Teamwork Skills: How To Work In A Team Effectively




Teamplayer, what a fantastic cliche it has become. To understand how we can work in a team effectively, we should first look at the things that make up a team, the whys and the whats first.

 

Finding good players is easy. Getting them to play as a team is another story.

- Casey Stenge

 

You don’t get harmony when everybody sings the same note.

- Steve Honey

 

None of us is as smart as all of us

- Ken Blanchard

 

1. What is teamwork?

Teamworking is an essential skill using which we are able to give our best to a cause/project, and utilizes a wide variety of people/communication skills along with our main skill - working confidently within a group, contributing our own ideas effectively, taking a share of the responsibility, being assertive (not passive or aggressive), accepting and learning from constructive criticism and giving positive, constructive feedback to others, meeting deadlines, and other stuff.

 

To be an effective teamworker, we need more than just being good at what you do (ideally, that should have been enough) - we will also have to be good at collaborating with others to get the job done.

 

Please also see the guides on communication, time management, stress management, leadership, and meetings to be able to get a good handle on all aspects of teamworking.

 

2. Why work in teams?

Because many tasks in the working world require contributions from more than one skill (e.g. moviemaking) and/or more people with the same skills (e.g. editing 500 articles).

 

Because it also gives us a chance to learn from others, and know more about other skills and disciplines.

 

Working in teams helps us develop more as a person (we learn to go along with other people).

 

3. Types of teams

Project teams: Most common type of team. A group of people brought together to accomplish a particular project, within a time limit. The team disbands after the project is over. (e.g. a negotiation team)

 

Standing teams: Comprising of people from various departments/specialty, on stand by to deal with any urgent task. (e.g. The emergency room team in hospitals)

 

Self-directed work team: Like a project team, but with more autonomy - it decides how to get the job done etc - (e.g. a movie project)

 

4. What makes a team successful?

A team succeeds when everyone understands the mission (and the resulting objectives) of the team, is committed to it; when each team member’s roles and responsibilities are clearly laid out; where there are clear ground rules (e.g. no trespassing), and everyone knows how the decisions will be made (e.g. group meet) and who will make the decisions.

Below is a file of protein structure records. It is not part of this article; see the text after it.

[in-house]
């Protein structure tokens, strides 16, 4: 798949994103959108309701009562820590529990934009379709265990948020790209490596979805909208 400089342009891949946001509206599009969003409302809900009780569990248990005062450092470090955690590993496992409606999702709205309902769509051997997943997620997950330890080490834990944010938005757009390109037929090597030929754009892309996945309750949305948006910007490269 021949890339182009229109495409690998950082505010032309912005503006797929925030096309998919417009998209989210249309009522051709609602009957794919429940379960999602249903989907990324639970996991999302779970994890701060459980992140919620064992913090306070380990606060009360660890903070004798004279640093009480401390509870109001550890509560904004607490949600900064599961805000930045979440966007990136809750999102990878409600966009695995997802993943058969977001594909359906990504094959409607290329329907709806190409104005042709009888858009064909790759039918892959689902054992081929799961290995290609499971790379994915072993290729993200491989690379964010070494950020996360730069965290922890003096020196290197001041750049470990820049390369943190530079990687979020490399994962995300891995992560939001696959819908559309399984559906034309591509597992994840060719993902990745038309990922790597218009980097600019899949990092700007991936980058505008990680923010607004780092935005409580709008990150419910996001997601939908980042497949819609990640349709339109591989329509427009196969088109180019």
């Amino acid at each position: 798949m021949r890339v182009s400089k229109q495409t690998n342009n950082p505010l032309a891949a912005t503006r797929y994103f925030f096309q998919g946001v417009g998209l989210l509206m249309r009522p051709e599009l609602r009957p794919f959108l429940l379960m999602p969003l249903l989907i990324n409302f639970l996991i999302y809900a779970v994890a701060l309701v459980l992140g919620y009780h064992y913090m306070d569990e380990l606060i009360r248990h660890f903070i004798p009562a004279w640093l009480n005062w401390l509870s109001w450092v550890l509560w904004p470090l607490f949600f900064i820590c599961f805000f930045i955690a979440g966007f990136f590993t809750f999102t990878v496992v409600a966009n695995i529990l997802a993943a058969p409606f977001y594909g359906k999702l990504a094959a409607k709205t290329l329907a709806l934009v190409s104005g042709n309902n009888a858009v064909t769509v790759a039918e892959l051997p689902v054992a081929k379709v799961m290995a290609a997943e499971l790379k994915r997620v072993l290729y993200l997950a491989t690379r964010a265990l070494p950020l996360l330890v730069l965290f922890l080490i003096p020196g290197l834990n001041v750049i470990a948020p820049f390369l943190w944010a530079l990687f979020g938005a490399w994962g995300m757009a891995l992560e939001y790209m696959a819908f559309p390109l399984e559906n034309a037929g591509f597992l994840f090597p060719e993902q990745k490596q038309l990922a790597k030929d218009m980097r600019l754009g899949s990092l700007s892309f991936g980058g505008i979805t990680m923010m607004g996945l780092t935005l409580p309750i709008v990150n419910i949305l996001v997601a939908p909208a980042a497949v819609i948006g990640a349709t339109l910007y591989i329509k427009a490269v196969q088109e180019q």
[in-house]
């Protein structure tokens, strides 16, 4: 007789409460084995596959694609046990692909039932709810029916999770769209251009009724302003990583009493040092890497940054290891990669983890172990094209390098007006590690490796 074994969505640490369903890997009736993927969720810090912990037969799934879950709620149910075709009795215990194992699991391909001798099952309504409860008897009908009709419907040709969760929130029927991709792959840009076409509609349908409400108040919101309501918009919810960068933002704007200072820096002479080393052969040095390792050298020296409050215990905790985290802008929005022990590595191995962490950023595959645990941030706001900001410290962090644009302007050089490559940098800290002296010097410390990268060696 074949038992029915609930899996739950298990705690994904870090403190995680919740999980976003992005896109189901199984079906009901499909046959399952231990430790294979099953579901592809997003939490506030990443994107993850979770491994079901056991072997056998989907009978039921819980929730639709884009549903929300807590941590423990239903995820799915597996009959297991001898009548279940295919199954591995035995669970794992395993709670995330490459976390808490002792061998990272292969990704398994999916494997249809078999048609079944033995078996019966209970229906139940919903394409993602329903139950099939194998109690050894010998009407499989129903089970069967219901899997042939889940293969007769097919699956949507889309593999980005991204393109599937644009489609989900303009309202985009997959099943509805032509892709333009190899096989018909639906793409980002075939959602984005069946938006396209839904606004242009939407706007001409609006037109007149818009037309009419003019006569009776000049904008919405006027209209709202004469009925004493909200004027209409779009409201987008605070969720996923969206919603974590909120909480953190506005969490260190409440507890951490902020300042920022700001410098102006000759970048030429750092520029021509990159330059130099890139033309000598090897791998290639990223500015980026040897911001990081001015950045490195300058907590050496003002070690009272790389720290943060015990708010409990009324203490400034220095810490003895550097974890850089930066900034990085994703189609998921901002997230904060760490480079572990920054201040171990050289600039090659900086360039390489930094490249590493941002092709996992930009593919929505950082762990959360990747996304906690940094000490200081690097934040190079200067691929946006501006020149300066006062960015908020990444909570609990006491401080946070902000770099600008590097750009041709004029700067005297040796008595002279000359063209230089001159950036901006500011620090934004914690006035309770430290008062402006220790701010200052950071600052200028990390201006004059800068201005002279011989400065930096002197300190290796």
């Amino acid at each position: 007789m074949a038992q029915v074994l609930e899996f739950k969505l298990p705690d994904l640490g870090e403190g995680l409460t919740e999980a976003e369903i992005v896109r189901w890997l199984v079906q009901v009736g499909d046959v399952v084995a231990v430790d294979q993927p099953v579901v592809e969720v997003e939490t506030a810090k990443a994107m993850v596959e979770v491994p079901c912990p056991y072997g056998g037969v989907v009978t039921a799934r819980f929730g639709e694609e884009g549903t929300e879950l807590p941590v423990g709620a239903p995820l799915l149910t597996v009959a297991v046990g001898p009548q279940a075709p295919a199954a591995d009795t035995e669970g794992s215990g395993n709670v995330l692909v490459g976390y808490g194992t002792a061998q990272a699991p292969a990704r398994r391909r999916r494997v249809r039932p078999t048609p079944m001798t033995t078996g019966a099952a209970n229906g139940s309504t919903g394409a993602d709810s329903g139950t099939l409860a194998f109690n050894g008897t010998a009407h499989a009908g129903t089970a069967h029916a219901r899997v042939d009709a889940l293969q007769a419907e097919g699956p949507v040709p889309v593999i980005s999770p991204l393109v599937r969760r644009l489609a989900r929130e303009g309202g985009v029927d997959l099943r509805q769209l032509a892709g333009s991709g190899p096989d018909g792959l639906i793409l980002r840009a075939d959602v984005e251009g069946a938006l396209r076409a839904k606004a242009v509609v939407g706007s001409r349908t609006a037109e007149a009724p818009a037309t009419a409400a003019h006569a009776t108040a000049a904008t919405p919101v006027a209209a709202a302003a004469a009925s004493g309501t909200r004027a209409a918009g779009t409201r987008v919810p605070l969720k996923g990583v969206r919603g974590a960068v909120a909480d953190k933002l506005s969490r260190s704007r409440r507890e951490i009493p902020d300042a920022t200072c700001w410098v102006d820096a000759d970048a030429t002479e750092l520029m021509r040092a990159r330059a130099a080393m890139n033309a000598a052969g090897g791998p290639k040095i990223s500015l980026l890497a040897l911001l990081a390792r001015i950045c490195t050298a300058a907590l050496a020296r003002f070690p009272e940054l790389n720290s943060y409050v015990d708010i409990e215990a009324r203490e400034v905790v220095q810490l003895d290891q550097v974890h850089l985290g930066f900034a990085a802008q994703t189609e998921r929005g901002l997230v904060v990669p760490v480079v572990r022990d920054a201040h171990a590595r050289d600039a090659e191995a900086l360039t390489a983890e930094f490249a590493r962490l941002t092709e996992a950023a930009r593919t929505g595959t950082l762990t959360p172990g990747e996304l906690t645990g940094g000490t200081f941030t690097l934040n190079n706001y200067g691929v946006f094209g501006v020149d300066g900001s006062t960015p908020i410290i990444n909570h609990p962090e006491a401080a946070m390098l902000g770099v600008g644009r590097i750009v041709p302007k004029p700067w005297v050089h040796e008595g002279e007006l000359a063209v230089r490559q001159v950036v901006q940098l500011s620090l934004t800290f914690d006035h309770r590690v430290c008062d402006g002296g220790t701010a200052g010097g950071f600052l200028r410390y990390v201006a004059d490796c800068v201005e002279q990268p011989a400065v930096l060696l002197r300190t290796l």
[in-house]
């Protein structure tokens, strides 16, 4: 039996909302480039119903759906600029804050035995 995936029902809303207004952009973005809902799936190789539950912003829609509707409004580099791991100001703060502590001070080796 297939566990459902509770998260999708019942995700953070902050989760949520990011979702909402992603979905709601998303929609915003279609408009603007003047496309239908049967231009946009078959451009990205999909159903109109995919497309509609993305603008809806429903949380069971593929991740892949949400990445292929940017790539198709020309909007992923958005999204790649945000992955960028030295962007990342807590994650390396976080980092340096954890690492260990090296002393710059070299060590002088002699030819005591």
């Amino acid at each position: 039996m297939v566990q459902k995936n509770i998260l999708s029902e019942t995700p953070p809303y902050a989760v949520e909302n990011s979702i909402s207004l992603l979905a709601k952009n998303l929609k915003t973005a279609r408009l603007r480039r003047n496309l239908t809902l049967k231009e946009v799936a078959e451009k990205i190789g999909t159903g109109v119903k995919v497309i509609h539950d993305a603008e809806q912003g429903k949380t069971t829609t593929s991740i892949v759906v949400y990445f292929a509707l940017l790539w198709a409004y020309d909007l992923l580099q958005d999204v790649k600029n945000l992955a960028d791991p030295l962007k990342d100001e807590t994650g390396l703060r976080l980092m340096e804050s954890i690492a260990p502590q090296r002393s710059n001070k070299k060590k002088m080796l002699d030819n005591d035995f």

In a good team, people communicate openly (not behind each other's back) and frequently, everyone is held accountable for one's actions (make it right asap if you got it wrong), and all keep track of how well (or not) they are doing at all times.

 

5. What kinds of roles do team have?

There are two lines of thought about this:

 

A. The classic roles

 

- Task roles: Our specialty - marketing, sales, finance, IT, etc.

- Functional and maintenance roles: The roles that makes the team working together towards the goal - Coordinator, mediator, volunteer, etc.

- Dysfunctional roles: The assholes who disrupt more than contribute - aggressive blocking or nit-picking, competing (instead of collaborating), clowning or joking to disrupt the work of the group, withdrawing (sulking), being sarcastic or cynical (pontificating rather than working), blaming (shirking accountability), taking all the credit (selfish), dominating, manipulating.

 

B. Belbin’s Team Roles

Shaper: The driving force, responsible for the mission and the overall vision.

Implementer: The hatchet person', who gets things done. (The trusted second-in-command in the movies)

Completer-Finisher: Tidies up all the loose ends.

Coordinator: Like a leader but more involved in making people and groups work together.

Team Worker: The person in the middle, doing what is required of her/him, easily going along with others.

Resource Investigator: Goes out and gets resources and data, whatever the team needs.

Plant: The ideas/solutions person, this one has seen many battles and has read much, but not all ideas will be practical.

Monitor-Evaluator: Looks at the ongoing work, at incoming ideas/materials etc and helps the leader reach at decisions.